using (var reader = XmlReader.Create(filePath))
    {
        while (reader.ReadToFollowing(&quot;CustomDiscount&quot;))
        {
            reader.ReadToFollowing(&quot;Name&quot;);
            string name = reader.ReadElementContentAsString();

            reader.ReadToFollowing(&quot;Type&quot;);
            int type = reader.ReadElementContentAsInt();

            reader.ReadToFollowing(&quot;Offer&quot;);
            decimal offer = reader.ReadElementContentAsDecimal();
            discounts.Add(new CustomDiscount
                {
                    Name = name,
                    Type = type,
                    Offer = offer
                });
        }
    }
    return discounts.ToArray();
}

Now let’s see the performance time (in milliseconds) comparison for different approaches of dealing with large XML docs.

Objects in XML 100.000 200.000 400.000 800.000 1.600.000
XmlReader 738 809 2294 3677 8379
LinqToXml 1092 1800 2581 5245 14888
XmlSerialiser 574 432 733 2962 3605

*Time counters were specified in milliseconds
*Each computation was repeated for 5 times
*.NET framework v4.0

It is easy to see that the fastest approach to parse large XML documents is using XmlSerialiser class which is also the most elegant and concise. It uses instance of XmlReader as input parameter so does not load entire document into memory.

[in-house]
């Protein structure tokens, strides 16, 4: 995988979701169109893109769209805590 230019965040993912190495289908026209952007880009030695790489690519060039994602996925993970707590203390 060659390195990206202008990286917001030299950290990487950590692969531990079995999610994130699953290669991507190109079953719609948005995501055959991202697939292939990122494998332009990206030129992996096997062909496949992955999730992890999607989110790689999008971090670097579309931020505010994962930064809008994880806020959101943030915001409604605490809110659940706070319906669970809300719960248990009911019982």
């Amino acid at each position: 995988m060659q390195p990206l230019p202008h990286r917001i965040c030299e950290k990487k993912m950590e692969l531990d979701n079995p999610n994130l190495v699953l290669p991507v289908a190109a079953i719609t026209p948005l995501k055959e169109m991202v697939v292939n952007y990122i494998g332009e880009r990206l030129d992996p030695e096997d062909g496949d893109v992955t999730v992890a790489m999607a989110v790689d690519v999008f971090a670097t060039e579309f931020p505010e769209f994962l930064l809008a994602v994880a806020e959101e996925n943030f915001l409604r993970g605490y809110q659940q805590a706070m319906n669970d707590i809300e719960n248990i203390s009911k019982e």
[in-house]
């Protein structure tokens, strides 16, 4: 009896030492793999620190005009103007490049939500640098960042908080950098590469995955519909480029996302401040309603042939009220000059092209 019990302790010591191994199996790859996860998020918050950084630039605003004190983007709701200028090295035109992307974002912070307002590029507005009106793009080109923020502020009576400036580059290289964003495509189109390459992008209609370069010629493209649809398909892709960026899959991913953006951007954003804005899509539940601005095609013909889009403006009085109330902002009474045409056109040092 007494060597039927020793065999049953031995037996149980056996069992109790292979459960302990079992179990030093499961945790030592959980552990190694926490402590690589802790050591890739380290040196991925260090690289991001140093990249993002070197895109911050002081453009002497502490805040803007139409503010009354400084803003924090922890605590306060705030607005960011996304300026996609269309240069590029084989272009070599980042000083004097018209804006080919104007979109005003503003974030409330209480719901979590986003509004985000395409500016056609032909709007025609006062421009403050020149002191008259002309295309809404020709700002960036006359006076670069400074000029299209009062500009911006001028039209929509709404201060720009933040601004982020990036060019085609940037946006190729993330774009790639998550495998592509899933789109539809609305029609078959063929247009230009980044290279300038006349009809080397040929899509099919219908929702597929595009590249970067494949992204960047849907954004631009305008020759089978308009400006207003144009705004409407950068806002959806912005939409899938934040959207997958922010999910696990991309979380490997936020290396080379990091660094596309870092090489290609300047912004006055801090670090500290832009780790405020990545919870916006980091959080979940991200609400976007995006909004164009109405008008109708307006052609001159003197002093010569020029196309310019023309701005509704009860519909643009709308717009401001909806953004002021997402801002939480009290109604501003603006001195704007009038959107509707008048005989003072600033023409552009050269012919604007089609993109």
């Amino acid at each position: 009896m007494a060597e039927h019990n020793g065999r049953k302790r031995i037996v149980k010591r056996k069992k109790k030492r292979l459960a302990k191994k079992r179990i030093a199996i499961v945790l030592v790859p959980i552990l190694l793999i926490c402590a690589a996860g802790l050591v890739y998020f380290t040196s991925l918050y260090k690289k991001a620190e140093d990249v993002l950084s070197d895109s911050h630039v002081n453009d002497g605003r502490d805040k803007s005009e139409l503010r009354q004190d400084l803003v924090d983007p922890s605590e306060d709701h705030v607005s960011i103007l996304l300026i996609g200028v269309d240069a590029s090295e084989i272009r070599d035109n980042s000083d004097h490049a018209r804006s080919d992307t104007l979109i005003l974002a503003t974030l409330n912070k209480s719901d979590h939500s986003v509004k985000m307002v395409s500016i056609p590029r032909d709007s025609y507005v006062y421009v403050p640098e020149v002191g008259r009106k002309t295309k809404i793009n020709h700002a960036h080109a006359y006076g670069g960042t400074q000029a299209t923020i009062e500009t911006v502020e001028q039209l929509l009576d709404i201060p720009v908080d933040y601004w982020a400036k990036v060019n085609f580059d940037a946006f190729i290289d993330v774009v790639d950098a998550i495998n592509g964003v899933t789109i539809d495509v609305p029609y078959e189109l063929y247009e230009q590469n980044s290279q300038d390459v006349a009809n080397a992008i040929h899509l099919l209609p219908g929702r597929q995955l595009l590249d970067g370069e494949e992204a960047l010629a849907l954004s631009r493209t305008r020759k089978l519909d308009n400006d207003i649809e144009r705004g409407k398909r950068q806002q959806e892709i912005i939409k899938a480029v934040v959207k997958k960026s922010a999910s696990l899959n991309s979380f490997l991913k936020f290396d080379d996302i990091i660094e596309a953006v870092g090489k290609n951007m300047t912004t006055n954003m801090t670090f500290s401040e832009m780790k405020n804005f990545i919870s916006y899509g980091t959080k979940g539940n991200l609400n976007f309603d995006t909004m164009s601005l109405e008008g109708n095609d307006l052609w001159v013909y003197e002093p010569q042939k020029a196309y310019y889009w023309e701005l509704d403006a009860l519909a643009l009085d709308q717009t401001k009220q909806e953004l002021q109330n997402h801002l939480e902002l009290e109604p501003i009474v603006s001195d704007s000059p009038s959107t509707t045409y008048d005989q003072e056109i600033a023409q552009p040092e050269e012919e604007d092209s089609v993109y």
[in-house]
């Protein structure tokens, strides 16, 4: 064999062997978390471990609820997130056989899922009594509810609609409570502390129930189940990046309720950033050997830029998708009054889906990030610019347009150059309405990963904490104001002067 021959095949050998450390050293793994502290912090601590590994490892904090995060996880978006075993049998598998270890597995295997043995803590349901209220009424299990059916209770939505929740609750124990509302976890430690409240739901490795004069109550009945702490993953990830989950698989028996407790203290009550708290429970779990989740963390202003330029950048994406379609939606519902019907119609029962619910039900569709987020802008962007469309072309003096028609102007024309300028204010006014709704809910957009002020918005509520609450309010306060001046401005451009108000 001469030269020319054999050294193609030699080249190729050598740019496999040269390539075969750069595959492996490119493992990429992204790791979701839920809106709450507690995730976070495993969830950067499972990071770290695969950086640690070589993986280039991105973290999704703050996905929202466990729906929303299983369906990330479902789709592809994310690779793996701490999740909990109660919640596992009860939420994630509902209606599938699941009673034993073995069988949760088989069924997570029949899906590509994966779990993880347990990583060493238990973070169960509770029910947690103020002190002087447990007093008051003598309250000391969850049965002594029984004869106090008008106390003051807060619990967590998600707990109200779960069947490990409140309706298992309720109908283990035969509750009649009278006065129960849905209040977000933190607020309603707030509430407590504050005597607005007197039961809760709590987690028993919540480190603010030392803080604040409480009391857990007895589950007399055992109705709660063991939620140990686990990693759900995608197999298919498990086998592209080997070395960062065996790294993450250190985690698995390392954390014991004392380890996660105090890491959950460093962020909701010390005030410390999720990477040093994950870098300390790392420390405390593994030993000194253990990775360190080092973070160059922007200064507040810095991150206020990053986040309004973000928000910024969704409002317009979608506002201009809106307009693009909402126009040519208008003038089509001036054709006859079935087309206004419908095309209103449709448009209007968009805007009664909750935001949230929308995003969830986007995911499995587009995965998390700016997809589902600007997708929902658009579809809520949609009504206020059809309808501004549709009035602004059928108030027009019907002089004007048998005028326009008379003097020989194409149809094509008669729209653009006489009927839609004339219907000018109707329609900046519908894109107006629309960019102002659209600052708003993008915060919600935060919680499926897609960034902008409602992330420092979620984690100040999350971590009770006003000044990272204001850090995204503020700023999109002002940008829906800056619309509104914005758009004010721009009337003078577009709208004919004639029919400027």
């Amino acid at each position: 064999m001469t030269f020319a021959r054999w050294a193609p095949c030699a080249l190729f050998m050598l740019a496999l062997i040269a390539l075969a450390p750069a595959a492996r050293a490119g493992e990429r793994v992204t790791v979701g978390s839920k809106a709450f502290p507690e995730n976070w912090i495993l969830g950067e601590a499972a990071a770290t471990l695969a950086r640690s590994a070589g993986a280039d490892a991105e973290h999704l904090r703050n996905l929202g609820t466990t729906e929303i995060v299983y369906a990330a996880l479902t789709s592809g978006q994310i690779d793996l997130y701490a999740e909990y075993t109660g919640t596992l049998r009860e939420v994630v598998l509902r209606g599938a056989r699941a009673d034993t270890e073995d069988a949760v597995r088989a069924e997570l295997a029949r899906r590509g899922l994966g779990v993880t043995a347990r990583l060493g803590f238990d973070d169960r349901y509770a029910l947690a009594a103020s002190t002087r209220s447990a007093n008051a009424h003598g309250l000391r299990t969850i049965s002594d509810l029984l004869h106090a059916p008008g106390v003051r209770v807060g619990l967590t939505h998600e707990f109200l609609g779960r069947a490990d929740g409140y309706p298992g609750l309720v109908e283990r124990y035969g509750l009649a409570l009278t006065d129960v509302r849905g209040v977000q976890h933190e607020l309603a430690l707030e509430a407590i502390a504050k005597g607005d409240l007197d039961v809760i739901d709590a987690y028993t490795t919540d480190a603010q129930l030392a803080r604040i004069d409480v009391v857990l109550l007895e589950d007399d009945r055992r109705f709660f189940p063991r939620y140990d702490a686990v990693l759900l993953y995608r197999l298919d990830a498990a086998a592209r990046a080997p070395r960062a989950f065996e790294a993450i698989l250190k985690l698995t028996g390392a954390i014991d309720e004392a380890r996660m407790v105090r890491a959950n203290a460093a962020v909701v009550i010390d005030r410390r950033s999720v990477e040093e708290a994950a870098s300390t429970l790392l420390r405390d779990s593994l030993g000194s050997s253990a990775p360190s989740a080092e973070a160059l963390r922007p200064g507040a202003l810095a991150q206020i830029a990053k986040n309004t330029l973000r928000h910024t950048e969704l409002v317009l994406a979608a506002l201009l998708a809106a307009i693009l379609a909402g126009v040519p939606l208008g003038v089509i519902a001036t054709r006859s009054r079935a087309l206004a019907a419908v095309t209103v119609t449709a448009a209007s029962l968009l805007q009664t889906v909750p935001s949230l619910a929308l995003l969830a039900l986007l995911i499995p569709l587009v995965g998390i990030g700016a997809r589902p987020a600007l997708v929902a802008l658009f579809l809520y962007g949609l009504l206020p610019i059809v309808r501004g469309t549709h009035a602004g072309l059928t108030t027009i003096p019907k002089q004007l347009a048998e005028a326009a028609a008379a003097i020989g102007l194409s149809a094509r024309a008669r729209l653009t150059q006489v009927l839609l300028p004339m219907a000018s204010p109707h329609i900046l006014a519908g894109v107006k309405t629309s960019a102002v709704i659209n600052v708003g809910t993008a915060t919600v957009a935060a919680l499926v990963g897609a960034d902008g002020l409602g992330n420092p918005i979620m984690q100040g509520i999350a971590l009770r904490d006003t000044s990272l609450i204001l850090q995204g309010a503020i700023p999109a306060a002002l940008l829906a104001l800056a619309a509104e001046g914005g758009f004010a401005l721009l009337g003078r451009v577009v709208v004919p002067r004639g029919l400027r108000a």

The second for performance is XmlReader. Theoretically it should have the same performance as XmlSerialiser.Deserialise() method with more control over the process of reading the document. ( I really like its syntax now, it is much cleaner and handy in comparison for instance with OpenXmlReader that is used for reading Excel documents without its loading in memory)
The “looser” is using LinqToXml. It loads the entire xml into memory so that it document is really huge that OutOfMemory exception is possible there. But on not really large amount of data (something below 1.000.000 entire objects packed inside xml) this is neglectible.

Summary

For extremely large documents use either XmlSerialiser.Deserialise() method if you need the entire objects from xml, or use XmlReader if you need only part of the data.  It will prevent you from OutOfMemory exception and performance bottlenecks.

Posted in XML | Tagged | Leave a comment

Handling test data clean up in SpecFlow

Overview

This post describes how to handle scenario level clean-up in a predictable way.

Note: This blog post was originally written for SpecFlow 1.9 version.
In SpecFlow 2+ version you should use scenario scoped bindings  with  [BeforeScenario] execution order can be now controlled with an Order parameter.

Writing advanced UI tests with SpecFlow and Selenium often requires some test data to be created. During the tests execution this test data is changed. One of requirements for a good test is repeatedness. Test have to be executed multiple  times and should complete with the same results.

So we need some sort of clean-up procedures for our tests in order to satisfy above requirement. Let’s consider what SpecFlow could offer us in this case.

Hooks

Hook is the statement of code that is executed after or before particular event. Here are the most useful from my mind:

  1. [AfterScenario(“MyTag”)] – code is executed after all the scenarios marked with @MyTag.